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Neurology. 2004 Nov 23;63(10):1927-31.

A mutation in a novel ATP-dependent Lon protease gene in a kindred with mild mental retardation.

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Center for Human Genetics and Child Neurology, Mid-Hudson Family Health Institute, 279 Main St., Suite 203A, New Paltz, NY 12561, USA.



Identifying the genetic factors that contribute to memory and learning is limited by the complexity of brain development and the lack of suitable human models for mild disorders of cognition.


Previously, a disease locus was mapped for a mild type of nonsyndromic mental retardation (IQ between 50 and 70) to a 4.2-MB interval on chromosome 3p25-pter in a large kindred. The genes and transcripts within the candidate region were systematically analyzed for mutations by single-strand polymorphism analysis and DNA sequencing.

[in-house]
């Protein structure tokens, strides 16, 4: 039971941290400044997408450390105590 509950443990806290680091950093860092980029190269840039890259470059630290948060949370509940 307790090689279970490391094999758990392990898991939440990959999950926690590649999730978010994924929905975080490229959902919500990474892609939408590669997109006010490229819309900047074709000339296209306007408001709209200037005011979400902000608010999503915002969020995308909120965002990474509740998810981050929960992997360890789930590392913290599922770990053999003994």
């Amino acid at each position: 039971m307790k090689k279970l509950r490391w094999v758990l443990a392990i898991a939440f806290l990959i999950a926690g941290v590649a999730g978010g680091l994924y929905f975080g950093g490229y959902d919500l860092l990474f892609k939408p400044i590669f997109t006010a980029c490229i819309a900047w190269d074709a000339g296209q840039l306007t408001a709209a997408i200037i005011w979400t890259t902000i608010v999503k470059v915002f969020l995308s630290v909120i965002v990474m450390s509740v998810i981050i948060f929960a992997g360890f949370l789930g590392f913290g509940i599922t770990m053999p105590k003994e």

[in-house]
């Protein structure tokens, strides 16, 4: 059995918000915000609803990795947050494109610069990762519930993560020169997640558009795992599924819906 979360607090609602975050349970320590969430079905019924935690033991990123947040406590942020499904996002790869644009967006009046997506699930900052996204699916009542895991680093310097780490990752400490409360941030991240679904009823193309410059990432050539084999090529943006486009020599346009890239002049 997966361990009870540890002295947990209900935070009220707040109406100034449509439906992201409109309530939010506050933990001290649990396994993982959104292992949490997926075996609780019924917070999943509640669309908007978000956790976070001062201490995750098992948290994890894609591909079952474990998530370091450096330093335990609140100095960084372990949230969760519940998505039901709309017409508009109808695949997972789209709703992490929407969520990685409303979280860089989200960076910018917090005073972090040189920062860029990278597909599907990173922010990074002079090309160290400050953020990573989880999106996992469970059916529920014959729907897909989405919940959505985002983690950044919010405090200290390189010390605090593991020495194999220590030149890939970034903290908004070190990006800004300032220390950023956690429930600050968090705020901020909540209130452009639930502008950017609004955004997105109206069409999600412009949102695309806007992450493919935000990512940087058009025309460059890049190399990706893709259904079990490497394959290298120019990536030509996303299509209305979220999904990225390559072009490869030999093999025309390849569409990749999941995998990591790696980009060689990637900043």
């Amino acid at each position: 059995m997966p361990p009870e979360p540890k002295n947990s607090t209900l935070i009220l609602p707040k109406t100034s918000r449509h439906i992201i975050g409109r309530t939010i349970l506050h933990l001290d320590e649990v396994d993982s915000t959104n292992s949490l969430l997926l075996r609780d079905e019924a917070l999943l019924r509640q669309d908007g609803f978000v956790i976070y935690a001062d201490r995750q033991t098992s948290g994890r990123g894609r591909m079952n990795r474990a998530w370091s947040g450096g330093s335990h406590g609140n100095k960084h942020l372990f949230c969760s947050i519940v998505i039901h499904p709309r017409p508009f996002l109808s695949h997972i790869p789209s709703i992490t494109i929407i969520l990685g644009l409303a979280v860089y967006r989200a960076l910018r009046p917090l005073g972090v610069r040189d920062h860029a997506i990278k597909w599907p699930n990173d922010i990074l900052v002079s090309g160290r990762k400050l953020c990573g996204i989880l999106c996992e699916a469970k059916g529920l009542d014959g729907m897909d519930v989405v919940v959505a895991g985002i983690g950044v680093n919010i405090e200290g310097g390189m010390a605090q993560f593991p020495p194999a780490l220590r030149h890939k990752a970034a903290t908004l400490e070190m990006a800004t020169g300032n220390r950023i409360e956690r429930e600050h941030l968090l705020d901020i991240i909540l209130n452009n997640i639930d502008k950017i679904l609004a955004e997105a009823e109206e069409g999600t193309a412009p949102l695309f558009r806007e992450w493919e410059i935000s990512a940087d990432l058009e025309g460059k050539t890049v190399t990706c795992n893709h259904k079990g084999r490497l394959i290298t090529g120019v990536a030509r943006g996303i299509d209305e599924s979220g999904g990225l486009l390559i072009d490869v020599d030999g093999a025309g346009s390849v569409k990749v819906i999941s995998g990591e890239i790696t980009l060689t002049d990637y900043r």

A nonsense mutation causing a premature stop codon in a novel gene (cereblon; CRBN) was identified that encodes for an ATP-dependent Lon protease. The predicted protein sequence is highly conserved across species, and it belongs to a family of proteins that selectively degrade short-lived polypeptides and regulate mitochondrial replication and transcription. One member of the Lon-containing protein family is regionally expressed in the human hippocampus, an important neuroanatomic region that is involved in long-term potentiation and learning. The mutation in the CRBN gene described interrupts an N-myristoylation site and eliminates a casein kinase II phosphorylation site at the C terminus.


A gene on chromosome 3p that is associated with mild mental retardation in a large kindred is reported. This finding implicates a role for the ATP-dependent degradation of proteins in memory and learning.

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